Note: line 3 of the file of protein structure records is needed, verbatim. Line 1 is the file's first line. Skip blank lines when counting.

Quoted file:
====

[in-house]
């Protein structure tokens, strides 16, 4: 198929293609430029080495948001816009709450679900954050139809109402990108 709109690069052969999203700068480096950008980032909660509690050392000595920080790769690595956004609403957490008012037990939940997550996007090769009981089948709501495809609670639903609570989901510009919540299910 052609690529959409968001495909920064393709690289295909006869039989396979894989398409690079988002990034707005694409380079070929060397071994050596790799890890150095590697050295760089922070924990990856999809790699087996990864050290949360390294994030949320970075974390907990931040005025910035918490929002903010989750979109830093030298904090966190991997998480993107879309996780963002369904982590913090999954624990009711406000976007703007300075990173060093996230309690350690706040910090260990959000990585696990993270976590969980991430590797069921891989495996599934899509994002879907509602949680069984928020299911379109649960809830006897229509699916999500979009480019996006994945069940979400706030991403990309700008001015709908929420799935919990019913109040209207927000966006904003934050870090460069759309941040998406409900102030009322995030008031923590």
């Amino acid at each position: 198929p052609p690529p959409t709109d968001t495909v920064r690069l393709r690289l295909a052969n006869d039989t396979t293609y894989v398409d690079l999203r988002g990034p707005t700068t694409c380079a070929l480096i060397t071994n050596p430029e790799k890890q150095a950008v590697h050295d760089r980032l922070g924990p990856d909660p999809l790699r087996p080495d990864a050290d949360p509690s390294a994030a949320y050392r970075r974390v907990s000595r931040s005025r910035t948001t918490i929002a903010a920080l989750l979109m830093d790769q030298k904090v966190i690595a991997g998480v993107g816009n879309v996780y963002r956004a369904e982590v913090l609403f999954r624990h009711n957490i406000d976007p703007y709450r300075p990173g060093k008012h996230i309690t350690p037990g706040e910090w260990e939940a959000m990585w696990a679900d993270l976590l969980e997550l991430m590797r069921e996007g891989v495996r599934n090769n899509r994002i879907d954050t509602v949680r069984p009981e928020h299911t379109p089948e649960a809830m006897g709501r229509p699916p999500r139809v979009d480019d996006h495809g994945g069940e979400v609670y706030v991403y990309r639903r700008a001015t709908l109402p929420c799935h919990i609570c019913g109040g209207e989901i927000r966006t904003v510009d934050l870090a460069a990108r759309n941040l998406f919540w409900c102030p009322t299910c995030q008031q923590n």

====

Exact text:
């Amino acid at each position: 198929p052609p690529p959409t709109d968001t495909v920064r690069l393709r690289l295909a052969n006869d039989t396979t293609y894989v398409d690079l999203r988002g990034p707005t700068t694409c380079a070929l480096i060397t071994n050596p430029e790799k890890q150095a950008v590697h050295d760089r980032l922070g924990p990856d909660p999809l790699r087996p080495d990864a050290d949360p509690s390294a994030a949320y050392r970075r974390v907990s000595r931040s005025r910035t948001t918490i929002a903010a920080l989750l979109m830093d790769q030298k904090v966190i690595a991997g998480v993107g816009n879309v996780y963002r956004a369904e982590v913090l609403f999954r624990h009711n957490i406000d976007p703007y709450r300075p990173g060093k008012h996230i309690t350690p037990g706040e910090w260990e939940a959000m990585w696990a679900d993270l976590l969980e997550l991430m590797r069921e996007g891989v495996r599934n090769n899509r994002i879907d954050t509602v949680r069984p009981e928020h299911t379109p089948e649960a809830m006897g709501r229509p699916p999500r139809v979009d480019d996006h495809g994945g069940e979400v609670y706030v991403y990309r639903r700008a001015t709908l109402p929420c799935h919990i609570c019913g109040g209207e989901i927000r966006t904003v510009d934050l870090a460069a990108r759309n941040l998406f919540w409900c102030p009322t299910c995030q008031q923590n």